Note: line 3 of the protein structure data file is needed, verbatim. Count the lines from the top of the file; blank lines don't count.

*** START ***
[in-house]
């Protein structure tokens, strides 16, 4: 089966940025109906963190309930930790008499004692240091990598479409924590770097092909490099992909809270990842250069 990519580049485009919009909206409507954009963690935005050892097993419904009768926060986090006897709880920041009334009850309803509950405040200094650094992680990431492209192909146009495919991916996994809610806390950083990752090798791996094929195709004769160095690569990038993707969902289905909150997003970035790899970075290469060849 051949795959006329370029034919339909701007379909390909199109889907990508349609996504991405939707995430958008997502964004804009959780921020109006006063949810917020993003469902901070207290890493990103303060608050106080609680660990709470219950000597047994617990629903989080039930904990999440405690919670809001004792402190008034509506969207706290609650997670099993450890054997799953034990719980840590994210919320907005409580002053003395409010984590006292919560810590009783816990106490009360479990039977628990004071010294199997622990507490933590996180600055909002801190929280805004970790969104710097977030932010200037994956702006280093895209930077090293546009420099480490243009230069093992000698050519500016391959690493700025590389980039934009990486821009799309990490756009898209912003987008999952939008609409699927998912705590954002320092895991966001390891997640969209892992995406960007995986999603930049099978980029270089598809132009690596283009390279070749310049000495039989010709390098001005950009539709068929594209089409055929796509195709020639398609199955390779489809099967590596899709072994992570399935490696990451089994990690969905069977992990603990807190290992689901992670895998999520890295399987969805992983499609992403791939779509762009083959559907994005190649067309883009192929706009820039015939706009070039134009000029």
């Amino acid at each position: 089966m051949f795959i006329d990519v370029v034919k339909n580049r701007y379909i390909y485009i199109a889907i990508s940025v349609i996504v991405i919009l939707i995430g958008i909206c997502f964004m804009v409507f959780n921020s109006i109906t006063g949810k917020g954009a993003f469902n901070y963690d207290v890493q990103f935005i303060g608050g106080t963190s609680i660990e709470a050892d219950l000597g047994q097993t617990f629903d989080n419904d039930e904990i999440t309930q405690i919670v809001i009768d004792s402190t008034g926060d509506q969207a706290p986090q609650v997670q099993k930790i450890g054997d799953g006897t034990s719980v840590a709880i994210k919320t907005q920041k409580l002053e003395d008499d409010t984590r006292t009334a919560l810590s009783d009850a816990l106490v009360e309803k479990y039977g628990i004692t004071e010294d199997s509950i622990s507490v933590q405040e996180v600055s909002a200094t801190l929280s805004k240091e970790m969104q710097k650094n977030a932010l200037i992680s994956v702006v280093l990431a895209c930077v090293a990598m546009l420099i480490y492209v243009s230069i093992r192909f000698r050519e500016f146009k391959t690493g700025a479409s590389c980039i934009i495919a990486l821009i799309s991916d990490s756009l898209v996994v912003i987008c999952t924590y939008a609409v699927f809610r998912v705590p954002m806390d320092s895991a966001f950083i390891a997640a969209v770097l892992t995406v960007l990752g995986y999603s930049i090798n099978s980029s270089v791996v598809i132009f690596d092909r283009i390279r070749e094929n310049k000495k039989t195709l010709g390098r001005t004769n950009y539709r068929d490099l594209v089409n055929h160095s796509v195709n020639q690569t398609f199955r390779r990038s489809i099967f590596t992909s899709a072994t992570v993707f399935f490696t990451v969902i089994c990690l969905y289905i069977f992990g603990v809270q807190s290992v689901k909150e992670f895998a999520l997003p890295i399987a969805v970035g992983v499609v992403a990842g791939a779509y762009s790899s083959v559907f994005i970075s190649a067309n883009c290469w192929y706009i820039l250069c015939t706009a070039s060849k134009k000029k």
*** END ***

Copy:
């Amino acid at each position: 089966m051949f795959i006329d990519v370029v034919k339909n580049r701007y379909i390909y485009i199109a889907i990508s940025v349609i996504v991405i919009l939707i995430g958008i909206c997502f964004m804009v409507f959780n921020s109006i109906t006063g949810k917020g954009a993003f469902n901070y963690d207290v890493q990103f935005i303060g608050g106080t963190s609680i660990e709470a050892d219950l000597g047994q097993t617990f629903d989080n419904d039930e904990i999440t309930q405690i919670v809001i009768d004792s402190t008034g926060d509506q969207a706290p986090q609650v997670q099993k930790i450890g054997d799953g006897t034990s719980v840590a709880i994210k919320t907005q920041k409580l002053e003395d008499d409010t984590r006292t009334a919560l810590s009783d009850a816990l106490v009360e309803k479990y039977g628990i004692t004071e010294d199997s509950i622990s507490v933590q405040e996180v600055s909002a200094t801190l929280s805004k240091e970790m969104q710097k650094n977030a932010l200037i992680s994956v702006v280093l990431a895209c930077v090293a990598m546009l420099i480490y492209v243009s230069i093992r192909f000698r050519e500016f146009k391959t690493g700025a479409s590389c980039i934009i495919a990486l821009i799309s991916d990490s756009l898209v996994v912003i987008c999952t924590y939008a609409v699927f809610r998912v705590p954002m806390d320092s895991a966001f950083i390891a997640a969209v770097l892992t995406v960007l990752g995986y999603s930049i090798n099978s980029s270089v791996v598809i132009f690596d092909r283009i390279r070749e094929n310049k000495k039989t195709l010709g390098r001005t004769n950009y539709r068929d490099l594209v089409n055929h160095s796509v195709n020639q690569t398609f199955r390779r990038s489809i099967f590596t992909s899709a072994t992570v993707f399935f490696t990451v969902i089994c990690l969905y289905i069977f992990g603990v809270q807190s290992v689901k909150e992670f895998a999520l997003p890295i399987a969805v970035g992983v499609v992403a990842g791939a779509y762009s790899s083959v559907f994005i970075s190649a067309n883009c290469w192929y706009i820039l250069c015939t706009a070039s060849k134009k000029k």